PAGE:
August 23, 2007

Comprehensive integrity verification with md5deep

Author: Mayank Sharma

Most of the ISO images and other software you grab off the Internet come with a message digest -- a cryptographic hash value that you can use to verify their integrity. While almost all Linux distributions come with utilities to read and generate digests using MD5 and SHA1 hash functions, the md5deep utilities can do that and more.

md5deep computes MD5, SHA-1, SHA-256, Tiger, and Whirlpool digests across Linux, Windows, Mac OS X, *BSD, Solaris, and other operating systems. It can recursively traverse directories, computing sums for files under subdirectories as well. When traversing directories, you can control md5deep to process only files of certain types, such as text files, and ignore other files, such as block devices and symbolic links.

Installing md5deep isn't much of a hassle despite the fact that Linux users have to compile it from source. Grab the latest release (v1.12 at the time of writing), untar it, and as a normal user compile it with make linux. When it's done compiling, switch to the root user and type make install to install the utilities. The program also packs an uninstallation script, and running make uninstall as root will remove md5deep from your computer. For other installation options refer to the README file bundled in the source tarball.

Getting started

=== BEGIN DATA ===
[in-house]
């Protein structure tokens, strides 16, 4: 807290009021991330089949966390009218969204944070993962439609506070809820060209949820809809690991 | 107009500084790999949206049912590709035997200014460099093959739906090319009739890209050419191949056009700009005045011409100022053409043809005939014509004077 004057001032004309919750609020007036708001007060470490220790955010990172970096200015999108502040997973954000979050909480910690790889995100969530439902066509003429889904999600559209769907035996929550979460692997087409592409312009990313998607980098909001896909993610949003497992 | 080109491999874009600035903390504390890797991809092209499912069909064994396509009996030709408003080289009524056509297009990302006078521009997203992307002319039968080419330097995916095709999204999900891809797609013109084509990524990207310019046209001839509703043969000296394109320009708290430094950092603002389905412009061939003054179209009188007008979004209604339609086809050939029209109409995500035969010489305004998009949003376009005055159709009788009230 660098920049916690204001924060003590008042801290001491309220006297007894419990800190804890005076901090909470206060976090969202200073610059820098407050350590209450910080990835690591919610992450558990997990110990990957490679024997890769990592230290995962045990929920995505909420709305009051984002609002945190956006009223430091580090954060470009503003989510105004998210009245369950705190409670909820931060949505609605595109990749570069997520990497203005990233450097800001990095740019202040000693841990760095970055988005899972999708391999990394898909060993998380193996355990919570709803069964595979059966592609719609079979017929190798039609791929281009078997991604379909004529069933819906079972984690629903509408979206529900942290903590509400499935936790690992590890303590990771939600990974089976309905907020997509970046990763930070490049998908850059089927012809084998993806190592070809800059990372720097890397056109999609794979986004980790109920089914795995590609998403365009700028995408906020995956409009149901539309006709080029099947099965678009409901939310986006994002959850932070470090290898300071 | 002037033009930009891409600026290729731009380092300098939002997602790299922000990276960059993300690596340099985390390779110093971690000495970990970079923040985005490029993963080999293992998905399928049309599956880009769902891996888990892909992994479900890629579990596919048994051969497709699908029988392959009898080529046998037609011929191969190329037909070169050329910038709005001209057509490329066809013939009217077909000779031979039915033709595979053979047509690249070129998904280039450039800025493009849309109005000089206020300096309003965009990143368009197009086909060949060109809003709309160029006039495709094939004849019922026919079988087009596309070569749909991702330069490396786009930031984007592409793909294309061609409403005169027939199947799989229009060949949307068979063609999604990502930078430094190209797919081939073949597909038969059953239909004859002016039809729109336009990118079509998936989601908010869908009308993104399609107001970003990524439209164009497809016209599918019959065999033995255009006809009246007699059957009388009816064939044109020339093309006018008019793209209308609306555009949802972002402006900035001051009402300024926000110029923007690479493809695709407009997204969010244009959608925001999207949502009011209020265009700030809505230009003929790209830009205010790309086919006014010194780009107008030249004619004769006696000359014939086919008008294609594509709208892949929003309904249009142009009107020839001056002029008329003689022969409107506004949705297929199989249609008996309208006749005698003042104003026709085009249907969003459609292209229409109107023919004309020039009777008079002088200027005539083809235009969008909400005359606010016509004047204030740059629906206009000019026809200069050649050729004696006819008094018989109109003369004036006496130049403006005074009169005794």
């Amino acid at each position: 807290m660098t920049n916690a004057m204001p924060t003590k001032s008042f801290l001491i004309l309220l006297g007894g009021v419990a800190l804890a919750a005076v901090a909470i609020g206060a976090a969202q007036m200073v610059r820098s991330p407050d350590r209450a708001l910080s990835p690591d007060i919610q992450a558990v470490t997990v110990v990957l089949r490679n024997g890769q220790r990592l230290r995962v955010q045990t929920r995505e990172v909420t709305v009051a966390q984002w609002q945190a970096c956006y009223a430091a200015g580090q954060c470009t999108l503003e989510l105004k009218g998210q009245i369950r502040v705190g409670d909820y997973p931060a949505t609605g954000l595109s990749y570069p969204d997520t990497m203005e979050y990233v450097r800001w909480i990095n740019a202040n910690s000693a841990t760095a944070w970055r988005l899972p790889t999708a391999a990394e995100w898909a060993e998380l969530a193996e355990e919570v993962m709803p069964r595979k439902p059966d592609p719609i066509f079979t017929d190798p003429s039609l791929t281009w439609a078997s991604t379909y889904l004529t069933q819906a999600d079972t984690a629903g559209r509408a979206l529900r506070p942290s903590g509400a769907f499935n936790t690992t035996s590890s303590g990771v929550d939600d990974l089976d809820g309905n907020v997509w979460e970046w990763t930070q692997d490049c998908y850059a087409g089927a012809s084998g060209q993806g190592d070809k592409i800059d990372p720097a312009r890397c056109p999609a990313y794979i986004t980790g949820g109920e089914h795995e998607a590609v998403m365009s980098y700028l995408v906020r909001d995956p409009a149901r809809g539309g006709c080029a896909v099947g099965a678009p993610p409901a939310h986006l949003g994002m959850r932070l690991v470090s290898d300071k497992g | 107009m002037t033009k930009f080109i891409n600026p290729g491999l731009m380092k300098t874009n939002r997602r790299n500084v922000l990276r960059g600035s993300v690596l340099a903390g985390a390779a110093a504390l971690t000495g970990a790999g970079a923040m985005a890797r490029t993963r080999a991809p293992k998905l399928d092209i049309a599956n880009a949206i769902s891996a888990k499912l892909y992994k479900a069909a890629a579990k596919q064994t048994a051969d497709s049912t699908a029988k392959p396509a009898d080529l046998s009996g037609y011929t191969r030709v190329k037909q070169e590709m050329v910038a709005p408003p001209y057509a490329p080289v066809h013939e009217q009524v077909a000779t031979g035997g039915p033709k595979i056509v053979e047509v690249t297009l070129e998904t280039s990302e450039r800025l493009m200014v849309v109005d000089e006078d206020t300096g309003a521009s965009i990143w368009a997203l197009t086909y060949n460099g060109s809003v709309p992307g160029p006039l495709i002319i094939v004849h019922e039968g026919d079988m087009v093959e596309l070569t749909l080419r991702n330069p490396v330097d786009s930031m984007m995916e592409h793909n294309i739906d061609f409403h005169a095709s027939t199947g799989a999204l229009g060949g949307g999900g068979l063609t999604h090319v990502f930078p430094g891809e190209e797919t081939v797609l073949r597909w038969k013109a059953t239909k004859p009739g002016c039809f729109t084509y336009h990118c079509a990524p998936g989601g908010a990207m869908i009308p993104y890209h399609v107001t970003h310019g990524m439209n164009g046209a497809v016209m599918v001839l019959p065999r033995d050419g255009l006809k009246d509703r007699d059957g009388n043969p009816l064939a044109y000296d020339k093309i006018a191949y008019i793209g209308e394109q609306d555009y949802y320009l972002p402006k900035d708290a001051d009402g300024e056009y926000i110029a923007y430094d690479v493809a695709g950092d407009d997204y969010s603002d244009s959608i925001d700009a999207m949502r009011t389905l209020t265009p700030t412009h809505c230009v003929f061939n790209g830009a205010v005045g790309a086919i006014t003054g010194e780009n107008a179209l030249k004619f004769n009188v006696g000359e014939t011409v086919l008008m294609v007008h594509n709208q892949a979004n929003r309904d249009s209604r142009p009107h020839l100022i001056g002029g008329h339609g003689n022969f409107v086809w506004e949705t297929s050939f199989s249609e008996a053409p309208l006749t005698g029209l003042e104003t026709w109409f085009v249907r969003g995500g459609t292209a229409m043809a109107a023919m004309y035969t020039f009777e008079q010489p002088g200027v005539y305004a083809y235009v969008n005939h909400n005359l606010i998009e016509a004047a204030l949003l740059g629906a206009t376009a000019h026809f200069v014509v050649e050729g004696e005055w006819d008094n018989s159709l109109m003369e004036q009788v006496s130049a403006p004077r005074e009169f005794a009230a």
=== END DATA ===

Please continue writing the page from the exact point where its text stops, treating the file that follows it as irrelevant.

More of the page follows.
Once you've installed md5deep, instead of a single utility you'll get one each for the five digests -- md5deep, sha1deep, sha256deep, tigerdeep, and whirlpooldeep. All the utilities use the same options and behave the same way, so for the examples in this article I'll use the md5deep utility.

In addition to generating hashes for a specified file, if you issue any of these commands without any options, they'll read input from the keyboard and generate sums for that:

$ md5deep
Generate md5sum for this line of text.

The tools can also generate sums for the result of a redirect operation:

$ cat /proc/cpuinfo | md5deep

md5deep utilities also have a time estimation mode. In this mode, each utility will print an estimate of the time left before the hash will be generated. This is useful while generating sums for a big file or a directory with several files:

$ md5deep -e some-linux-distro.iso
some-linux-distro.iso: 1142MB of 1316MB done, 00:00:05 left

Verifying file integrity

Since md5deep can traverse directories, it's popularly used for verifying the integrity of key files. All you need to do is generate hashes for the key files and keep them in a safe, tamper-proof location. Once you have the hashes, a single md5deep command will compare them to the contents of the directory and report files that have changed.

Generating hashes recursively isn't different from generating hashes for a single file, except that you have to tell md5deep to expect multiple files instead of one with the -r option.

$ md5deep -r critical/
c068cc5c6cd4dcb9850261b12de86b86  /home/bodhi/critical/dns-settings
f8966d4413877c07e745b9bb71ad5ce8  /home/bodhi/critical/network-map
2ce4b2aca3d1c74bc41bf18a6ef97409  /home/bodhi/critical/account-info
b9f5405001058039c6ed8acb86b8f0c3  /home/bodhi/critical/lan-config
afdfe519b268b124d423d61f12b990f5  /home/bodhi/critical/failover
d30e5772415619a84a599fcf767cc819  /home/bodhi/critical/raid-setup